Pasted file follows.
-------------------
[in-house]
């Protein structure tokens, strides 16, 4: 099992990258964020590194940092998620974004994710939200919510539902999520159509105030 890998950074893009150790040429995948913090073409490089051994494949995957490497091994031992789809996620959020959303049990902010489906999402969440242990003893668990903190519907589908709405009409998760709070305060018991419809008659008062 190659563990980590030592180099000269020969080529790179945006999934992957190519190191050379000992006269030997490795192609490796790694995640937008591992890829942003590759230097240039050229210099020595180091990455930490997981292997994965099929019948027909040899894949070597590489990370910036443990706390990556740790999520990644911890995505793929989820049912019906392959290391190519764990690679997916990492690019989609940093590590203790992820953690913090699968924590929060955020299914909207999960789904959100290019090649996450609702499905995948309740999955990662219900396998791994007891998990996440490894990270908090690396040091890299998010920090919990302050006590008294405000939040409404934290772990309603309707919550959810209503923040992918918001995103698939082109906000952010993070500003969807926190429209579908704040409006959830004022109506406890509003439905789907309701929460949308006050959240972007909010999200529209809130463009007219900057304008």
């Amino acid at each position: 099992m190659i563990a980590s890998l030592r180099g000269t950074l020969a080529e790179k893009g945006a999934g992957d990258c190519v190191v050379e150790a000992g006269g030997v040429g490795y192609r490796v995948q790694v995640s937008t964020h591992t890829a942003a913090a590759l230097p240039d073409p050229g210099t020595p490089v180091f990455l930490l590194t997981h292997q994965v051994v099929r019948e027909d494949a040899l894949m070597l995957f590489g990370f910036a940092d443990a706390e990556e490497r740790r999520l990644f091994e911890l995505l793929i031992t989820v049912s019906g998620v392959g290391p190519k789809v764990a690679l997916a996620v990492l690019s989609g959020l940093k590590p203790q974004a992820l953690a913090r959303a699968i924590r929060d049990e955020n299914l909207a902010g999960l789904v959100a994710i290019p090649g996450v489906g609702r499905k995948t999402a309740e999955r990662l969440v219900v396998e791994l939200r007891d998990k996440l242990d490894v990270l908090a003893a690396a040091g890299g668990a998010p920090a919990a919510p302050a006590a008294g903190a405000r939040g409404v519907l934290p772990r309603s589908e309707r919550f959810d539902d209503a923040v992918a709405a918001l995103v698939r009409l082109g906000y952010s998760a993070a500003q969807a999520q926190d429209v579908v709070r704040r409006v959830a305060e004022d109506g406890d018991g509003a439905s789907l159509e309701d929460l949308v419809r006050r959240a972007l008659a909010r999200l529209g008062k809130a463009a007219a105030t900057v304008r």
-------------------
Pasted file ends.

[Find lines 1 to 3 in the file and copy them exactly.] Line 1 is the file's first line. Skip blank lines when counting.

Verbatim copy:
[in-house]
């Protein structure tokens, strides 16, 4: 099992990258964020590194940092998620974004994710939200919510539902999520159509105030 890998950074893009150790040429995948913090073409490089051994494949995957490497091994031992789809996620959020959303049990902010489906999402969440242990003893668990903190519907589908709405009409998760709070305060018991419809008659008062 190659563990980590030592180099000269020969080529790179945006999934992957190519190191050379000992006269030997490795192609490796790694995640937008591992890829942003590759230097240039050229210099020595180091990455930490997981292997994965099929019948027909040899894949070597590489990370910036443990706390990556740790999520990644911890995505793929989820049912019906392959290391190519764990690679997916990492690019989609940093590590203790992820953690913090699968924590929060955020299914909207999960789904959100290019090649996450609702499905995948309740999955990662219900396998791994007891998990996440490894990270908090690396040091890299998010920090919990302050006590008294405000939040409404934290772990309603309707919550959810209503923040992918918001995103698939082109906000952010993070500003969807926190429209579908704040409006959830004022109506406890509003439905789907309701929460949308006050959240972007909010999200529209809130463009007219900057304008």
């Amino acid at each position: 099992m190659i563990a980590s890998l030592r180099g000269t950074l020969a080529e790179k893009g945006a999934g992957d990258c190519v190191v050379e150790a000992g006269g030997v040429g490795y192609r490796v995948q790694v995640s937008t964020h591992t890829a942003a913090a590759l230097p240039d073409p050229g210099t020595p490089v180091f990455l930490l590194t997981h292997q994965v051994v099929r019948e027909d494949a040899l894949m070597l995957f590489g990370f910036a940092d443990a706390e990556e490497r740790r999520l990644f091994e911890l995505l793929i031992t989820v049912s019906g998620v392959g290391p190519k789809v764990a690679l997916a996620v990492l690019s989609g959020l940093k590590p203790q974004a992820l953690a913090r959303a699968i924590r929060d049990e955020n299914l909207a902010g999960l789904v959100a994710i290019p090649g996450v489906g609702r499905k995948t999402a309740e999955r990662l969440v219900v396998e791994l939200r007891d998990k996440l242990d490894v990270l908090a003893a690396a040091g890299g668990a998010p920090a919990a919510p302050a006590a008294g903190a405000r939040g409404v519907l934290p772990r309603s589908e309707r919550f959810d539902d209503a923040v992918a709405a918001l995103v698939r009409l082109g906000y952010s998760a993070a500003q969807a999520q926190d429209v579908v709070r704040r409006v959830a305060e004022d109506g406890d018991g509003a439905s789907l159509e309701d929460l949308v419809r006050r959240a972007l008659a909010r999200l529209g008062k809130a463009a007219a105030t900057v304008r």